She was worth it, I said through tears.
I’ve experienced tangible moments a few times in my life where I was confronted with someone I served. And I realized to serve them, it cost me some things.
And yet, I knew deep down in my heart if I was given the choice to serve them–love them–or keep the thing I gave away…
I’d choose to love them.
One was a kiddo I met as a play therapist. I served her from the time she was 3 until she was 9. We played hide and seek, created pictures in the sand, and spoke to each other in meows, giggles and funny little facial expressions. She told me stories that echoed of pain in her past brought forward only within the metaphor of play. She shared her fear of abandonment through stories of animals who got lost. She would hiss like a mad little cat at the things that scared her—thunder, lightning and sometimes me.
I can remember a day where I looked at her playing, while internally grieving motherhood. As I watched her dig in the sandbox, I felt God whisper, If you birthed a child at 25 like you wanted, you would have never met her.
Another kiddo I loved I knew from the time she was 2 until her death at 5. As I heaved sobs at her funeral and felt an internal wreckage within my body attempting to let her go, I knew that I’d face death over and over again if it allowed me to play barbies with her on the floor of the hospital clinical where we met. I hated death, but I had memories tucked in my heart that made it bearable—the day she drew pictures of her nightmares. The day she freaked her sister out by acting out death. The day she called a doctor HATER because he dared not pay attention to her cute, feisty little hey. The day she asked me what a freckle was and we marveled at the unique ways God made us. She was worth this pain.
And another. This one was an adult. She was enduring the breakup of her marriage. We cried and lamented together for over a year as she watched her husband leave, felt the abyss of sadness over the death of her biggest dreams. She bravely looked unwanted singleness in the face, and she found the strength and courage to grow in the midst of incredible pain. I can remember sharing with her what I knew of unwanted singleness. The excruciating, lonely, scary and at times embarrassing aspects of it. The questions I didn’t have answers for. The fears that made me nauseous.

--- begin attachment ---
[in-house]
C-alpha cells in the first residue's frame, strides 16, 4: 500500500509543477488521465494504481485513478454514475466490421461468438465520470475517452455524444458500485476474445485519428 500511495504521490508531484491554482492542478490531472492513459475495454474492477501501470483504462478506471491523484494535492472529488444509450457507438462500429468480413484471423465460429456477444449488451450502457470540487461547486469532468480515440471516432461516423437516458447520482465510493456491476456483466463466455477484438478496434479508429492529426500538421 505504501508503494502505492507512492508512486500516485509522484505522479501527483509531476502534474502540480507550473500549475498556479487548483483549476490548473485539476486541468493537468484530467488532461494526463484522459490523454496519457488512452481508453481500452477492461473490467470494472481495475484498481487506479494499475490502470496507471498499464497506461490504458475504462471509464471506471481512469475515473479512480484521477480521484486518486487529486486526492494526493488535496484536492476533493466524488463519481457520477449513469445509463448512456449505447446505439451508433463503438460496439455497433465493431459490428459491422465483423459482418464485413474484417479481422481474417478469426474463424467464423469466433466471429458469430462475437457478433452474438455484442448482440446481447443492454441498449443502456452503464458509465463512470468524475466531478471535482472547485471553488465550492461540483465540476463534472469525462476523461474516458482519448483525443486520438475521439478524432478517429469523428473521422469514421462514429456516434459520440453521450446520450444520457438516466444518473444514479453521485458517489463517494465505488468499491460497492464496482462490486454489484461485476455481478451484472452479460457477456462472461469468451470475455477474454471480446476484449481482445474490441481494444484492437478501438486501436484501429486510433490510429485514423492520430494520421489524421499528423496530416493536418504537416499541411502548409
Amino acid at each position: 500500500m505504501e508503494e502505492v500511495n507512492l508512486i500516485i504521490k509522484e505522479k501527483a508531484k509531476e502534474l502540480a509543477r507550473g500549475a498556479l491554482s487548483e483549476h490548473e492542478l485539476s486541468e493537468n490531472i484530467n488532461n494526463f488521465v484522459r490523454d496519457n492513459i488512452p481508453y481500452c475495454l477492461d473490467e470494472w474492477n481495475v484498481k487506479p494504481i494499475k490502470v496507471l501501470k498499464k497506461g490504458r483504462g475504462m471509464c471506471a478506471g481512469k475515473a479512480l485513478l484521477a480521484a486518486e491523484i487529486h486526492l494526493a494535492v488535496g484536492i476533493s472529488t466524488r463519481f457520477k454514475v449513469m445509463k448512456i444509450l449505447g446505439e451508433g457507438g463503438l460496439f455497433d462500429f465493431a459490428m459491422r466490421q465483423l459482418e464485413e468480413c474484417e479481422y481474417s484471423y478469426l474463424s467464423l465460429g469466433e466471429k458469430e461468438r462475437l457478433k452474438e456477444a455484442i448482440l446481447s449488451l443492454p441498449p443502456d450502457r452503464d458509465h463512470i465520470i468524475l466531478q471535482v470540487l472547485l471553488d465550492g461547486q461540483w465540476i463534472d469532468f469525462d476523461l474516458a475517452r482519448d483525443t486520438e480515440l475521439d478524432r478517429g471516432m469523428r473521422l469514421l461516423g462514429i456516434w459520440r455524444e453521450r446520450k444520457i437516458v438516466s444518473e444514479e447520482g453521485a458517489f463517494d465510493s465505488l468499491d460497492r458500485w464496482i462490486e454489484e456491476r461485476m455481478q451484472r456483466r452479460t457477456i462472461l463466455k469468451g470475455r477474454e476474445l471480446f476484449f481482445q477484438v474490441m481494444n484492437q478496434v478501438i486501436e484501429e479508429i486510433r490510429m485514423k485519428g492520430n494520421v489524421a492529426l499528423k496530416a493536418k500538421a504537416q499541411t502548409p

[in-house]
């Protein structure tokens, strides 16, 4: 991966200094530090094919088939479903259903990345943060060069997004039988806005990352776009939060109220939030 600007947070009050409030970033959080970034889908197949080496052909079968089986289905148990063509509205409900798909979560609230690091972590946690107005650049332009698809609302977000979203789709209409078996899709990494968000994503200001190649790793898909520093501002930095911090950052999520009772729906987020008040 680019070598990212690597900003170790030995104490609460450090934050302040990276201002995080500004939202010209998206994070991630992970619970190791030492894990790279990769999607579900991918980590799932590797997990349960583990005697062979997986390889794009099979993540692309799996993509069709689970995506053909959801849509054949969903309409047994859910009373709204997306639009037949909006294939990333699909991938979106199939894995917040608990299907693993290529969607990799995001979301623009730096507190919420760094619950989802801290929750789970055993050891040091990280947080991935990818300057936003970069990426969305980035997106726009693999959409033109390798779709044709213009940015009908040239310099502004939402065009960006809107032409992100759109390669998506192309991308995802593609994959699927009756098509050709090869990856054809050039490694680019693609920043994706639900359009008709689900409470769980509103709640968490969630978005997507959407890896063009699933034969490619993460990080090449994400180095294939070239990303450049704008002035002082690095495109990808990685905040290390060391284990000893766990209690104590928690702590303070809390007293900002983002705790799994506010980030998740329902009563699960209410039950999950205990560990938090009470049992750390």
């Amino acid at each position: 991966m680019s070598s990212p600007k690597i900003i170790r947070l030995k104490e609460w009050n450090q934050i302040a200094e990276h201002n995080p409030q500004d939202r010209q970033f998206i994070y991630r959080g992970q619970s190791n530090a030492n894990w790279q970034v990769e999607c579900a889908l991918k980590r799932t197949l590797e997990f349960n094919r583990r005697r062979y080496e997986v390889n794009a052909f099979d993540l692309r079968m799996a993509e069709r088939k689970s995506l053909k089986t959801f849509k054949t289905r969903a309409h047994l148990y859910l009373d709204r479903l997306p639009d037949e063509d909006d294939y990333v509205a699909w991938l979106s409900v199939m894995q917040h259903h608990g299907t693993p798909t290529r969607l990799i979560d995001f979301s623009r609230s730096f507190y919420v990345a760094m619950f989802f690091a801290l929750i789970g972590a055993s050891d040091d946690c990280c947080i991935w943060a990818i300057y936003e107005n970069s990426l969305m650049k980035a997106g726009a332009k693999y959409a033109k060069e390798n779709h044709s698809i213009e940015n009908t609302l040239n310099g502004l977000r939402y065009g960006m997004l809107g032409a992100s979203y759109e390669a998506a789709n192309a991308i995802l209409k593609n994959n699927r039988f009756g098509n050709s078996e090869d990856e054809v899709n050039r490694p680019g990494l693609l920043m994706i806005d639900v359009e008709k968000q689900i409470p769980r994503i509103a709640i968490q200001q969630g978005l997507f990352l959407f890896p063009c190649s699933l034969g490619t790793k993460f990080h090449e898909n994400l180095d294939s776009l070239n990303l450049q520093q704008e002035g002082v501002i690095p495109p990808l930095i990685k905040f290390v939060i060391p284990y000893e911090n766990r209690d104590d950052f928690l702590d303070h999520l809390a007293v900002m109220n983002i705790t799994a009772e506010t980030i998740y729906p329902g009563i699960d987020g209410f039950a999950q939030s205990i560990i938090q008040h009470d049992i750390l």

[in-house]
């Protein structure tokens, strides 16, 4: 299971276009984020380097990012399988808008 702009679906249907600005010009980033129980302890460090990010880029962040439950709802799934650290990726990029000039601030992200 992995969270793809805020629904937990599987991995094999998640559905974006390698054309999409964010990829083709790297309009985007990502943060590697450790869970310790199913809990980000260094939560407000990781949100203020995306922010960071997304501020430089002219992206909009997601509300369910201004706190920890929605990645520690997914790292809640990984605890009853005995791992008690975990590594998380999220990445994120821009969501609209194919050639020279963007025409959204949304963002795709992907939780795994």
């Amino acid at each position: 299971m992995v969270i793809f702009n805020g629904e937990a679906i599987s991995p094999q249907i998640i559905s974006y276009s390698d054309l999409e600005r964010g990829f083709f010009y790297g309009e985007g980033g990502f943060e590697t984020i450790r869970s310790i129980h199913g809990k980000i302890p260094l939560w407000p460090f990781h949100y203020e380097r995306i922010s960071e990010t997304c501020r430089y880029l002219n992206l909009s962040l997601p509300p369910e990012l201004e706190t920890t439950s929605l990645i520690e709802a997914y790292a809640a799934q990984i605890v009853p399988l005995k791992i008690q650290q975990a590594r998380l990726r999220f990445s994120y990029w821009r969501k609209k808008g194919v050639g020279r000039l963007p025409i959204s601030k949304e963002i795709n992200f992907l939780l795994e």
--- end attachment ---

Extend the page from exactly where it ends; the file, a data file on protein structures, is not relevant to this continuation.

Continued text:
I realized one day that had I not stayed single through my twenties and thirties, I would not have known how to empathize with her. I would not have known how to care for her. I wouldn’t have known her.
Again, she was worth it.
As believers, we wrestle between multiple cultures that frame up what life is meant to be. The world tells us a fairy tell of life that gives us whatever we want. It champions an elusive promise of a pain-free existence, while bullying us that if we are experiencing pain, there is something wrong.
With our circumstances.
But more than that…with us.
We live in another culture that speaks of picking up our cross and dying to ourselves. Terrifying expectations. The fine print of faith that we don’t understand until we do. When we are evaluating suffering active in our lives and trying to trace the face of our Heavenly Father to internally determine if He was worth it. Was knowing Him worth this pain?
There were times I said He wasn’t.
I was mean to Him.
I ignored Him.
Turned my back to Him.
Breathed threats to Him.
Figuratively flipped Him off by the behaviors I lived that were contrary to what He called me to.
Effectively said, No thanks, God. I’ll go my way.
And the gentle, ferociously persistent ways He tugged my heart back within His embrace. I kicked and screamed, until my childlike spirit found rest in His spiritual arms. I couldn’t be at peace until I was at rest with Him.
I’m rediscovering His worth to me as He reminds me of mine to Him.
When I read about the garden of Gethsemane—the unearthly groans that emerged from our Saviors body as He sweat drops of blood that mixed with His tears. The begging not to go. The pleading for another way. The persistent cries for a bridge out of the cross that awaited Him. And His faithful obedience for the cause…
He was determined to win me. To win my heart.
He was determined to win you. He would not cease until He got to keep you.
As He hung there, suffocating.
Pierced and flogged beyond recognition.
Did His heart groan, She was worth it?
I still find myself learning how to look at Him in the spiritual face I cannot quite see.
I imagine Him looking at me.
Holding me with arms I cannot quite feel.
Allowing me to search Him.
To rediscover He is safe.
To find a way to trust that He wouldn’t ever do it differently.
And the life He has gifted me, He knows I wouldn’t choose to do differently if I knew all He did.
To Him, I was worth it.
And to me, so is He.
Please, Jesus, help me believe this again tomorrow.